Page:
Day 6 (to Villamayor de Monjardin): … sweeter than wine …

I leave Lorca about 8:30 while the others are …

2014-04-09 08.03.14
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…  still gearing up. Peace and quiet … not even a rooster breaks the silence of the morning.

The path goes through fields and vineyards until a city breaks the skyline in the distance. There is a bench at the entrance to the town, just perfect for repacking the extra jacket that sun made me take off. Thomas from Sweden passes me by, his start point today was the place before Lorca and he started from SJPDP two days after me.

The Way cuts diagonally across the town. After passing a local school I join Thomas in a cafe / bakery. This is his 3rd Camino, and he was supposed to do it with his friend from Oxford, who unfortunately got cancer, so now he is doing it for both of them.
As Thomas leaves, and Italian from Bergamo comes in, he started two days later than me. The Italian leaves and Maren joins me for a while then we both move on.

As we pass a small church a large “pilgrim family” passes us by, a German, two Italians, Australian, Californian, Hungarian and one more. They started a day later, also from SJPDP.
As we exit the town through a meadow we pass a church of St. Miguel. A slight down-slope ends with a bridge next to whom a local gent is pole fishing. Maren catches up with me here together with Chris, a pale Londoner who needs extra sunscreen for protection, and whose attire is not typical hiking style, reminds me more of Sherlock Holmes. He is very smart in carrying a lightweight backpack, without even a sleeping bag.

As we enter Estella, a magnificent medieval church welcomes us to town with an interesting souvenir shop nearby. They even have the horns from the bulls that ran in Pamplona during St. Fermin. Its a traditional event where some people (far more adventurous than me) run before the bulls. In such a race I’d always tend to bet on the bulls.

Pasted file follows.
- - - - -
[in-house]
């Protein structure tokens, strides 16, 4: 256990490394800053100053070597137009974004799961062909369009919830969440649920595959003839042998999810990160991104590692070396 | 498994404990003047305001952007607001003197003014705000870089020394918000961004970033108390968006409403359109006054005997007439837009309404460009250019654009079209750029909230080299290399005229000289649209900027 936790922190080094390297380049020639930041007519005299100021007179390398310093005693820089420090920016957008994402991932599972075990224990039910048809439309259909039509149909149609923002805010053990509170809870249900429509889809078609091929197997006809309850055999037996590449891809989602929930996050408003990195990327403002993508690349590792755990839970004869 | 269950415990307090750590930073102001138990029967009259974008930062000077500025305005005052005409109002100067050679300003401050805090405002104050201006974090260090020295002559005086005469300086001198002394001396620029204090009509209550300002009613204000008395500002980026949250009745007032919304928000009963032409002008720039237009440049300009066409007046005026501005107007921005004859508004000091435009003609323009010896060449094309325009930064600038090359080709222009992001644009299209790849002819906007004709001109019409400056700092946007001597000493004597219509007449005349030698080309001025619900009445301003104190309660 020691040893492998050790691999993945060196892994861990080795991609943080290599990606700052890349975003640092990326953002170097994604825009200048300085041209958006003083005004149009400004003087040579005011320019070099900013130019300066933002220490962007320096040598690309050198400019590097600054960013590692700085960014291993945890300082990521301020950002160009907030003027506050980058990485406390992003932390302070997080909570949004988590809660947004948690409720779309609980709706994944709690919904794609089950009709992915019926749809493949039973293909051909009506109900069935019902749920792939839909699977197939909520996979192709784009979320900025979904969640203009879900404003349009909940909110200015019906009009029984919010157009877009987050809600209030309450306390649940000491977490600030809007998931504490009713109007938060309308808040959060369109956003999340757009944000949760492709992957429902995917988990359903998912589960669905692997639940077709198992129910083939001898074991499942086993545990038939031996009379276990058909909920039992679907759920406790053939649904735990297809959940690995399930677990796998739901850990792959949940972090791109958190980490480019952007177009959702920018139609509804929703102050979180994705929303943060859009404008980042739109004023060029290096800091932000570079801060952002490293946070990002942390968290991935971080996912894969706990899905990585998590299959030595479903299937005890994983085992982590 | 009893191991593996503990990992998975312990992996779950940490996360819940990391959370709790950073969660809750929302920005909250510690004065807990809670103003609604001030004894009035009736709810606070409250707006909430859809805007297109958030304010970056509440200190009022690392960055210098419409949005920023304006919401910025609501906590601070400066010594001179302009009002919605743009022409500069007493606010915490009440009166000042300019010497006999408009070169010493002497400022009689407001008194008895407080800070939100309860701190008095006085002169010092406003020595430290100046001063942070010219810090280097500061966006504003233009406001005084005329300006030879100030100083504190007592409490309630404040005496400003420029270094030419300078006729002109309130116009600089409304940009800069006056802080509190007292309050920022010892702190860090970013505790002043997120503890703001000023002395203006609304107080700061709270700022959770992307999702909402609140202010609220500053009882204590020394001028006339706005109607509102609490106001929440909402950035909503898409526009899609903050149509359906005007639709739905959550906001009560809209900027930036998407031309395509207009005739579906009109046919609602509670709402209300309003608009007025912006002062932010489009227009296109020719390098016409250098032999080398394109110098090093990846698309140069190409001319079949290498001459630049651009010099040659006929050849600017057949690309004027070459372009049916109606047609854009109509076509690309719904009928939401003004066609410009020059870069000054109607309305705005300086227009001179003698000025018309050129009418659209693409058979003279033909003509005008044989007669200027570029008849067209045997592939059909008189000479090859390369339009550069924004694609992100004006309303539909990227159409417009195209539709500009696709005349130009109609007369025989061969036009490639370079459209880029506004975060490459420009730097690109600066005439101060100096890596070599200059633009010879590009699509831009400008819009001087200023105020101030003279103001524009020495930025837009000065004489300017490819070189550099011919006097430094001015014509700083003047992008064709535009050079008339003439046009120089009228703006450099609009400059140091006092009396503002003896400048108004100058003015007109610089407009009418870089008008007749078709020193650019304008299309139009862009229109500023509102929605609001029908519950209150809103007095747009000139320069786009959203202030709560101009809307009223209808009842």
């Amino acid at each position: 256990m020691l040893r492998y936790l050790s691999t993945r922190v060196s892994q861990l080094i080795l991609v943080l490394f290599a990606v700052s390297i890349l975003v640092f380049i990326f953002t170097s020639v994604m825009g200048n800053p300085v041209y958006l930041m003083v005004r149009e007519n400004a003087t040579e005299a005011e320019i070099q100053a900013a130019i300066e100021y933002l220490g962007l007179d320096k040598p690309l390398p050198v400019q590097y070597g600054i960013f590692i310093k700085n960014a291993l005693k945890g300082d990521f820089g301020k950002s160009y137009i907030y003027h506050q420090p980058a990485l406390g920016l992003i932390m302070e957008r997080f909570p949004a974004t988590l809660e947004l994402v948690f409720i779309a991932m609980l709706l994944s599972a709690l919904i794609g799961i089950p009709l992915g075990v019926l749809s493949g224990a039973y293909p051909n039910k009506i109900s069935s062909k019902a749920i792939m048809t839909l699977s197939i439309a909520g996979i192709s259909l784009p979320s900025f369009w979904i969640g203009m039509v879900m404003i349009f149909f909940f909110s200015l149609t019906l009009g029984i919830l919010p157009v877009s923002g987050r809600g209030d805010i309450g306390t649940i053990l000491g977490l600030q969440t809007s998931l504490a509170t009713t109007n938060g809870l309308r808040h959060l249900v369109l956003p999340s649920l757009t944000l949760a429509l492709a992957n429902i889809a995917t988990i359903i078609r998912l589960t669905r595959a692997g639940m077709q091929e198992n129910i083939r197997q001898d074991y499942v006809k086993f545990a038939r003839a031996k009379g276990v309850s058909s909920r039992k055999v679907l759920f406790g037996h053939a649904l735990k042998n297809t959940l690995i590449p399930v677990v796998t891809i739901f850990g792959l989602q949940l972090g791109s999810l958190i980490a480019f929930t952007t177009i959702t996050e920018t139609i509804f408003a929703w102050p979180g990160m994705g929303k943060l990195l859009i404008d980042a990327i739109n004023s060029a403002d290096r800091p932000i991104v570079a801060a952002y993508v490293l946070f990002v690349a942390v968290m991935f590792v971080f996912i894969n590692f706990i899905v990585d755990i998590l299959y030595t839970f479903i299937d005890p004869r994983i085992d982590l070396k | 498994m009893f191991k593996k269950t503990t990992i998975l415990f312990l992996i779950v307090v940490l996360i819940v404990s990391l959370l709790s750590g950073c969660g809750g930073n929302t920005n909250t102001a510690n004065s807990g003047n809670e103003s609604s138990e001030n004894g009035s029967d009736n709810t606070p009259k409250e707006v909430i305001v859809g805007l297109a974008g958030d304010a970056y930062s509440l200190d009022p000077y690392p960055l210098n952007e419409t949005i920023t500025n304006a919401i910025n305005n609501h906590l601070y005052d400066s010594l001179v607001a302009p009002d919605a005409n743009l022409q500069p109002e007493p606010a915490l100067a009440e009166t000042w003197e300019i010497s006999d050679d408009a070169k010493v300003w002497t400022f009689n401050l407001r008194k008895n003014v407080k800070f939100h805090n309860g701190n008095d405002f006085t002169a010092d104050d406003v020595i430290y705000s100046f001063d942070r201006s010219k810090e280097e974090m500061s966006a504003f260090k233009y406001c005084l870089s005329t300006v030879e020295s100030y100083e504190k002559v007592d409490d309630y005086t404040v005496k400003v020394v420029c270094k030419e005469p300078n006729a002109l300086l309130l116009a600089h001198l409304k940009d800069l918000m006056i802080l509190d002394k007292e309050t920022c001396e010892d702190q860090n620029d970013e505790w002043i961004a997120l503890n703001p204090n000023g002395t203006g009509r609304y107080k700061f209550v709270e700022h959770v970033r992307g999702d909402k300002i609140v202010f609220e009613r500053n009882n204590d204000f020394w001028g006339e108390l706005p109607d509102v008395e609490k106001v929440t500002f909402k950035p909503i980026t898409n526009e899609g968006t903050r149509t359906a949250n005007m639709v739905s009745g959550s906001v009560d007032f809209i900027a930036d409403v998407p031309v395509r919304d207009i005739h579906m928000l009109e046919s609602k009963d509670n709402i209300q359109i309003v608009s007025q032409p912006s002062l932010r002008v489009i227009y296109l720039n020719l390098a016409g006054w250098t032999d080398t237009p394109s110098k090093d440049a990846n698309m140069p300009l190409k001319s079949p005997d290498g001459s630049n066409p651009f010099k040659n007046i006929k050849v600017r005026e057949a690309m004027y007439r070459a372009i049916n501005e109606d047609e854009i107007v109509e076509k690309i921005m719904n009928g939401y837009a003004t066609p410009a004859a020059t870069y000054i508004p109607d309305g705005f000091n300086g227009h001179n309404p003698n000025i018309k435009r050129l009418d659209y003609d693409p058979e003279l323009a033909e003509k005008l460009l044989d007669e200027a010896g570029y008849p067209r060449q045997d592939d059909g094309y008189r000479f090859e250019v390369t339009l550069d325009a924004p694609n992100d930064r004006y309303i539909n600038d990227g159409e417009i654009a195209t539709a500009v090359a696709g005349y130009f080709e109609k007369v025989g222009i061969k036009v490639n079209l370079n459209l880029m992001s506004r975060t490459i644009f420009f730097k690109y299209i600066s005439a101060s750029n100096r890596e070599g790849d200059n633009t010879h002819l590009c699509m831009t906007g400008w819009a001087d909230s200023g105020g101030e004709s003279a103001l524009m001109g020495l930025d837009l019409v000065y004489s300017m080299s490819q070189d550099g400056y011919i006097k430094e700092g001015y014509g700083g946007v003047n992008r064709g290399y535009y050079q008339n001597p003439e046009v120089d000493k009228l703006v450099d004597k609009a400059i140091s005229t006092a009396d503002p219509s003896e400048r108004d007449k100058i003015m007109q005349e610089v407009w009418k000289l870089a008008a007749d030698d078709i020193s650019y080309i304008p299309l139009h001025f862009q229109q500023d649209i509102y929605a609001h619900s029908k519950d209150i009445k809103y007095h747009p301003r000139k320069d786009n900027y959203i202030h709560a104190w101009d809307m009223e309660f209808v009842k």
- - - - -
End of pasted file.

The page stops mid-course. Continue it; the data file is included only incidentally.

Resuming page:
Few people around the town. I keep looking for a supermarket and I spot a big Lidl about 50m off the Camino, but for some reason I don’t feel like detouring.
As I exit the town I find a bench on a gentle slope where I stop for a break. The path continues through some suburbs.

For a while now I’ve been thinking that it would be nice to come across someone working in a garage to borrow a set of pliers so I can remove broken plastic tops from my poles. And there it is … a garage with three guys working on a car who are happy to help.

At the nearby meadow I spot the large international pilgrim family, and I join them heading to one of the key Camino attractions – Irache wine fountain, where you get get some free wine (pretty good one) at the fountain. It is traditionally drank from a shell that one carries as a Camino symbol.
After the wine fountain there is a church, a small town … a path … longer path and stretches on and on … and on.
Johanes from Hamburg is limping and has lagged behind his group. For the first couple of days he was pushing hard ahead of everyone and now he seems to be suffering the consequences. We hit another small town … still no store in sight.
A forest comes next … first uphill then downhill … then a short break.  Johanes manages to catch up … then I catch up with him later, eventually we both waggle into a small town with a bar, where Dieter joins us in a bit. Not the place I’ll be staying at today, but I do manage a short rest before I move on, leaving the Germans behind.

A farm with sleeping dog is just before two signposts. One says 1.5 km and another 2 km to Villamajor. I like the first one better, though from past experience I suspect this means at least 4 km.
And yet … after walking what felt like 1 km I experience a pleasant surprise … a church tower ahead … and it is indeed Villamayor de Monjardin where I park myself for today.

The albergue is operated by Dutch protestants, who have a small gift for everyone after dinner. A Gospel of St. John, to each in their own language. I’m amazed they have the Croatian version as well, its even published in my hometown.

I have a lengthy chat with Dieter, one of my foremost Camino heroes. He is 79 and on his 5th consecutive Camino. … wow.  At his request I give him a lengthy historical overview on former Yugoslavia and the reasons for its dissolution. He didn’t seem bored … or maybe he was just very polite. I’ve noticed that few older peregrinos shyly inquire on former Yugoslavia, perhaps it was easier to keep track of one country than seven.

Amazingly,  after a shower and a brief rest I don’t fell such pain all over. Btw … funny thing I noticed about pain so far … it tends to pass.

That was day no.6

 

 
 
 
 

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